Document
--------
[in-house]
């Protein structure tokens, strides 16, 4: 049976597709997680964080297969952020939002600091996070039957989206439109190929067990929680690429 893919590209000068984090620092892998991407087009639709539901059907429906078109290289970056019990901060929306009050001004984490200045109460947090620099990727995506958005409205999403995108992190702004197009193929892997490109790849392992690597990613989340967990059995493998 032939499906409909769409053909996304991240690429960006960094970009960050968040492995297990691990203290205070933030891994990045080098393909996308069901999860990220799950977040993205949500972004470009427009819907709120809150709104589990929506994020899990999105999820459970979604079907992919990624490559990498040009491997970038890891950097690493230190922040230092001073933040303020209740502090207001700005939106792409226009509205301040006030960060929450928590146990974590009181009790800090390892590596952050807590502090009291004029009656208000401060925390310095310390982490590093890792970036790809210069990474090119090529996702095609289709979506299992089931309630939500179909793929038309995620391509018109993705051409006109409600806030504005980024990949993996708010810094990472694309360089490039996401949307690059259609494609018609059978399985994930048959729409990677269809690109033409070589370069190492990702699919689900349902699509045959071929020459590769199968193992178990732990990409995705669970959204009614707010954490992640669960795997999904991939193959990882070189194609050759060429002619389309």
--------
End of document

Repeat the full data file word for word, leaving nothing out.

[in-house]
């Protein structure tokens, strides 16, 4: 049976597709997680964080297969952020939002600091996070039957989206439109190929067990929680690429 893919590209000068984090620092892998991407087009639709539901059907429906078109290289970056019990901060929306009050001004984490200045109460947090620099990727995506958005409205999403995108992190702004197009193929892997490109790849392992690597990613989340967990059995493998 032939499906409909769409053909996304991240690429960006960094970009960050968040492995297990691990203290205070933030891994990045080098393909996308069901999860990220799950977040993205949500972004470009427009819907709120809150709104589990929506994020899990999105999820459970979604079907992919990624490559990498040009491997970038890891950097690493230190922040230092001073933040303020209740502090207001700005939106792409226009509205301040006030960060929450928590146990974590009181009790800090390892590596952050807590502090009291004029009656208000401060925390310095310390982490590093890792970036790809210069990474090119090529996702095609289709979506299992089931309630939500179909793929038309995620391509018109993705051409006109409600806030504005980024990949993996708010810094990472694309360089490039996401949307690059259609494609018609059978399985994930048959729409990677269809690109033409070589370069190492990702699919689900349902699509045959071929020459590769199968193992178990732990990409995705669970959204009614707010954490992640669960795997999904991939193959990882070189194609050759060429002619389309």